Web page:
Basic Wardrobe 2020

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The basic wardrobe is a kind of "live" concept, which exists with you and changes with you if necessary. But this is how we plan it now, in 2020, when inflexible fashion rules and precepts were replaced by healthy individualism, flavored with seasonal trends and creative solutions from the world of not only fashion, but also cinema and art.

In 70’s, the founder of the basic wardrobe British Susie Foe believed in the the genius of her idea. It featured creating the so-called capsule of the two dozen clothes in regulated colors that are perfectly combined with each other. Back then, Susie's intentions were rather simple: to give women the formula of official-business style and give them more time for themselves. The idea was picked up by designers and marketers, and in the 80’s, basic wardrobe hit as an ideology. It returned again only in the 2010's. As we enter the new decade, we invite you to consider whether the concept of capsules is so true, as it is offered by glossy magazines, and what basic wardrobe we want to see in 2020.



What is the fundamental error in the interpretation of the basic wardrobe?

The idea of a capsule wardrobe itself is not so bad, because it offers you to come to your closet with a cool head and analyze whether all items there are matching. We face side effects of a basic wardrobe, which will supposedly satisfy the needs of any of us, only when discover that it's just a strict set of rules. The skirt should be of a certain length, which "fits everyone", the shoes have to be of specified color, and coat of a definite style. You are persuaded to properly clean the closet and buy finally right things. Along the way, you are promised that it will be much easier to make clothing sets in the morning, and you'll spend less on shopping. But for now you need to purchase the base that was invented by someone else and spend a substantial amount of money. You are assured that it’s wiser to forget about your own style and follow uniformitarianism: to buy the same beige coat, black shoes and a white shirt, just like your colleagues in the office. But is this the effect we are looking for from the perfect wardrobe?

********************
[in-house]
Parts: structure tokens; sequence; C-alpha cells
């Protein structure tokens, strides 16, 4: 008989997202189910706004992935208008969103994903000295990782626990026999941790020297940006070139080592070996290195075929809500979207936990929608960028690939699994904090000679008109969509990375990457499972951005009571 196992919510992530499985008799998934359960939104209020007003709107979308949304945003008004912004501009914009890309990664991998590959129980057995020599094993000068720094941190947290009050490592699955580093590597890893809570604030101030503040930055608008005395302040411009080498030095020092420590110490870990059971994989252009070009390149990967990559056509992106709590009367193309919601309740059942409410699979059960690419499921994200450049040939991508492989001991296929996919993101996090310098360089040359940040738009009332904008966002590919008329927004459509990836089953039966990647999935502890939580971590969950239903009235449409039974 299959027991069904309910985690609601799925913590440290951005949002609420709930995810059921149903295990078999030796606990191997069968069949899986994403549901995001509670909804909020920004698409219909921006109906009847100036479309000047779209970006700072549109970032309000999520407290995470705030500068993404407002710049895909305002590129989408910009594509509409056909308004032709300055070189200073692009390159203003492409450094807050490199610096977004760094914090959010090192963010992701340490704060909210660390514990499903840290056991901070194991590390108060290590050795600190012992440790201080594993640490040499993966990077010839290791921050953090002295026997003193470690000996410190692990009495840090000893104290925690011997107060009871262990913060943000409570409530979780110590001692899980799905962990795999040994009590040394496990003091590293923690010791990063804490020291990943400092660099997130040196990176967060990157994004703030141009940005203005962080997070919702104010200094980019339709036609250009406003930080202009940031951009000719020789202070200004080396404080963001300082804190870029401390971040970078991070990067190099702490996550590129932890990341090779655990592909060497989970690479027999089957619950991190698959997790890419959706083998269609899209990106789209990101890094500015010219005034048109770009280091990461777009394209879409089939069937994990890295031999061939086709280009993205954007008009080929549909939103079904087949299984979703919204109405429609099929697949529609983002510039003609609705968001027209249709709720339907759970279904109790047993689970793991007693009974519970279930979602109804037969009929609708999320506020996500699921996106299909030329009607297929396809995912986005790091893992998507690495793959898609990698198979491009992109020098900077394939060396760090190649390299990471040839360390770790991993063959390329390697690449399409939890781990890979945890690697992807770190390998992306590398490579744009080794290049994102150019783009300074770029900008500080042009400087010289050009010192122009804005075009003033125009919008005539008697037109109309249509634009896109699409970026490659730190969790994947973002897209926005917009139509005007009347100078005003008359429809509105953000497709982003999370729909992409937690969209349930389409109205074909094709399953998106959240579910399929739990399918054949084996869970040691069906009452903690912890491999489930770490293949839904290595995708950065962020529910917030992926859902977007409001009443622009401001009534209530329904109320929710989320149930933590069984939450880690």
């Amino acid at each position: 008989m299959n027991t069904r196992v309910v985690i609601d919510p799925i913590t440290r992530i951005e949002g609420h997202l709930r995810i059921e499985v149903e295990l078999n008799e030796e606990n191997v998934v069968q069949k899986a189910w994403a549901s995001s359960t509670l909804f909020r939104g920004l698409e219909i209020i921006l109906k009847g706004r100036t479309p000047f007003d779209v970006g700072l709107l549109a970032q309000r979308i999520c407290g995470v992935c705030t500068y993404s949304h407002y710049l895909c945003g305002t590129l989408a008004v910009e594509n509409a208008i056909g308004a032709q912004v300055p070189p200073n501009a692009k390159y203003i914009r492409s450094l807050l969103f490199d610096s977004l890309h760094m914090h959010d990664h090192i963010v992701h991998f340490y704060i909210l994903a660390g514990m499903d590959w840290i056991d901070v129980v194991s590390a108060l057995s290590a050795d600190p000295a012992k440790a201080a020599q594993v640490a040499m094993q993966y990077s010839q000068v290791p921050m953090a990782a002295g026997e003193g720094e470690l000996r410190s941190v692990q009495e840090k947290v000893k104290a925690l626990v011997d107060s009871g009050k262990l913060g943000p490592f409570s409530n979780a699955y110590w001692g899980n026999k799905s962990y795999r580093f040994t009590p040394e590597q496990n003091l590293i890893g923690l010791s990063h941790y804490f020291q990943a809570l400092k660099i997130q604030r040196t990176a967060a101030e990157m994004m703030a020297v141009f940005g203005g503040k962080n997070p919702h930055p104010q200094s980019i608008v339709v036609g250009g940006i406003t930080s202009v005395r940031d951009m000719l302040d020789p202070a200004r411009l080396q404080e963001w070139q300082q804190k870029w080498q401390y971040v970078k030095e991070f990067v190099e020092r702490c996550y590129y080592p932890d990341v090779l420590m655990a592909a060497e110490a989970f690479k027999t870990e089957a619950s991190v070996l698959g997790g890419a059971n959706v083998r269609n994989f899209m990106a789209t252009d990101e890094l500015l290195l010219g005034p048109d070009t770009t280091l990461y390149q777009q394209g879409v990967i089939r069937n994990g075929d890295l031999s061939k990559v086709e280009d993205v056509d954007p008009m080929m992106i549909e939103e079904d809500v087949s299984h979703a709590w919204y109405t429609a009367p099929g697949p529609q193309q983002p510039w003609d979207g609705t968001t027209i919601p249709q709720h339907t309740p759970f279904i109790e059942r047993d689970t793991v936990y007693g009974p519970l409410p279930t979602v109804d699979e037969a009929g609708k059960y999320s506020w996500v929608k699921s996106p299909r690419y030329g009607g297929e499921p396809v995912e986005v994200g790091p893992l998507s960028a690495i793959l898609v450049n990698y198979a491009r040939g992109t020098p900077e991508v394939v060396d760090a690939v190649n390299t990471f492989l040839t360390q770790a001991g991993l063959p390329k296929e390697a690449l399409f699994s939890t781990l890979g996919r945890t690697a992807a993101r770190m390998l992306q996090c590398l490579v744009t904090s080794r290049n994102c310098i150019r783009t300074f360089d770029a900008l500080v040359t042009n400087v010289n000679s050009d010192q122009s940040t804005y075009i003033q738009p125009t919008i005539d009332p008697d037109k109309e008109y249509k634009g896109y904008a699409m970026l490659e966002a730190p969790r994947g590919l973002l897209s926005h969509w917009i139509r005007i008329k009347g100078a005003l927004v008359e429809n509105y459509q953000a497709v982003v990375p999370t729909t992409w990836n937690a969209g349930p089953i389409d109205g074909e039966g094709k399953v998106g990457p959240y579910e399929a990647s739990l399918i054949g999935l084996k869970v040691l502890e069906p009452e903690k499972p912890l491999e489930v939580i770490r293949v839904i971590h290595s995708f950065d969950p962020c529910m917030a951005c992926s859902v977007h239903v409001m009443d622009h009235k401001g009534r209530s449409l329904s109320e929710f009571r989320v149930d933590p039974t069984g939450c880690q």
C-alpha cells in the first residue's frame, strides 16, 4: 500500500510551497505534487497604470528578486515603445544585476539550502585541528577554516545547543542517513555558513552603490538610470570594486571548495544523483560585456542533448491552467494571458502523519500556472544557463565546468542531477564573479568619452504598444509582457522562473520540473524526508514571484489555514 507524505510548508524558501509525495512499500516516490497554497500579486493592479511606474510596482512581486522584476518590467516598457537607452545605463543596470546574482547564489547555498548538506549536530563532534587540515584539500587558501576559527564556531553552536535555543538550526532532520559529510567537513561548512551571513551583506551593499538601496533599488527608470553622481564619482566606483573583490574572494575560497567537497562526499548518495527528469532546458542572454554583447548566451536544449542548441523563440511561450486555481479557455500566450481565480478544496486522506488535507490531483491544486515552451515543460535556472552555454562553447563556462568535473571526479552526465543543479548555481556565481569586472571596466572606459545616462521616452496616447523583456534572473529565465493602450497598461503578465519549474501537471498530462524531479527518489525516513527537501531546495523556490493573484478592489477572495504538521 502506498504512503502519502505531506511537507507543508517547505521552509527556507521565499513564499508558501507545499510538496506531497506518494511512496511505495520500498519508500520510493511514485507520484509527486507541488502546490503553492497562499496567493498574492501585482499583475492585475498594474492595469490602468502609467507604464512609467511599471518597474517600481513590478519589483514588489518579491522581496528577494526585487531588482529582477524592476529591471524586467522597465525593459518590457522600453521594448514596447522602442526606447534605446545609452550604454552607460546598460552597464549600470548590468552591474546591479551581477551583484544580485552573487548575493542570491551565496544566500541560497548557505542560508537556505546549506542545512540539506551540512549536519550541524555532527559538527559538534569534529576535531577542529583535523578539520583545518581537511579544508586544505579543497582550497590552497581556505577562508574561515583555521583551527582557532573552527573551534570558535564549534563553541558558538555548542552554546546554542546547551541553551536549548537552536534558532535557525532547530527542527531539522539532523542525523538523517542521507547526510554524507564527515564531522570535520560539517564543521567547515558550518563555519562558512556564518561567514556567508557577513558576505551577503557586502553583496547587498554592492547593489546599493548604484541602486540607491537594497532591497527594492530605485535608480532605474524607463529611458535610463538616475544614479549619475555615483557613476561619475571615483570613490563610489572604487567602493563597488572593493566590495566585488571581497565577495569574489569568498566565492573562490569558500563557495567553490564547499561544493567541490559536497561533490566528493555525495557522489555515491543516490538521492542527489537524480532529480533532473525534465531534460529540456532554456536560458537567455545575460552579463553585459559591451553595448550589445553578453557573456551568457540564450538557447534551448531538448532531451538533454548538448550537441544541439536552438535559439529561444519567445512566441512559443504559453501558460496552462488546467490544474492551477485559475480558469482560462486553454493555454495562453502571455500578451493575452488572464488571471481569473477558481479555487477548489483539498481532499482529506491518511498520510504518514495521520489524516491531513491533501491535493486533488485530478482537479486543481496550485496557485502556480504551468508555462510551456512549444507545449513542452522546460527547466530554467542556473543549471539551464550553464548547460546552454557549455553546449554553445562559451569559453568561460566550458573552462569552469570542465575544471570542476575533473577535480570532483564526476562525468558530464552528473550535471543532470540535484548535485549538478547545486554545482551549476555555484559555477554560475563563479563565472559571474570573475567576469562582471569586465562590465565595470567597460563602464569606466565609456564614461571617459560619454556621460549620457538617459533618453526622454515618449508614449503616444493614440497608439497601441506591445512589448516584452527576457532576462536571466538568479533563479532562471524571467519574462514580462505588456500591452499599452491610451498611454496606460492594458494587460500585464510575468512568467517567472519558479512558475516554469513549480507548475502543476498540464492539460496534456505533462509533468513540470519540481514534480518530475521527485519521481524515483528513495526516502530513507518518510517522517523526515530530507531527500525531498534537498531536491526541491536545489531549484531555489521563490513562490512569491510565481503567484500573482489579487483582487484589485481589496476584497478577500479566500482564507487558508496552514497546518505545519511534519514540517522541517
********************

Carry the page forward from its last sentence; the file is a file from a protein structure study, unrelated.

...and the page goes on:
How to actually generate your personal basic wardrobe?

Try to practice the "inverted hangers" method: place the hangers in your closet in one direction and then within a month hang back the clothes you use after washing on hangers with the reverse side – so you can understand what clothes you wear often, and make a real wardrobe on this base. The reference to life is extremely important to determine comfortable styles and the logic of combinations, and then to work with the changes based on your objective preferences, and not the illusions about your own style. This method helps to analyze your true tastes and get to know yourself better – as the therapy session for self-improvement, but not from psychology, but from the world of fashion.


How to continue working with your basic wardrobe?

Before you succumb to speculation of glossy magazines and run to invest in everything bright, bold and trendy, think about what you lack in the basic wardrobe. Are you satisfied with its content or you need to buy something important? If we are talking about clothes, which will appear in various combinations, it is worth investing in it. Are you happy with the existing color scheme or would you like to expand it? As a starting point, take your favorite colors and look for synonymous shades: beige with pastel pink, dark blue with grey, light grey with mint, etc. Do you want to add sexuality or, conversely, to do a capsule set safer and more comfortable? Following the same principle, look for clothes that fall under the concept of "sexy" or "cozy" and don’t contradict your own worldview.


What about recent trends?

You should always use seasonal trends as a source of inspiration to work on your personal basic wardrobe. And don't let anyone tell you otherwise. To hunt for trendy clothes doesn’t mean to buy a ridiculous hoodie from Balenciaga, as on the cover of a magazine. But uou may dive into the study of the season's trends and select suitable quotes. Someone like bourgeois plaid skirt from Celine, and someone is interested in vintage jacquard from Delpozo featuring a print of large roses. It’s not necessary to copy the look as a whole when you are inspired only by some detail, texture or accessory. You don’t have to make an impressive investment in your capsule wardrobe. Learn to feel your relationship with clothing, shoes and accessories and look for new items at the level of intuition – pay attention to what personally touches and inspires. For example, if the fuchsia and black leather is not what you want, then maybe comfortable platform shoes are just what you were looking for? After all, clothes in the modern world is a way to tell your story. And it’s up to you to decide how much eloquent you want to be.


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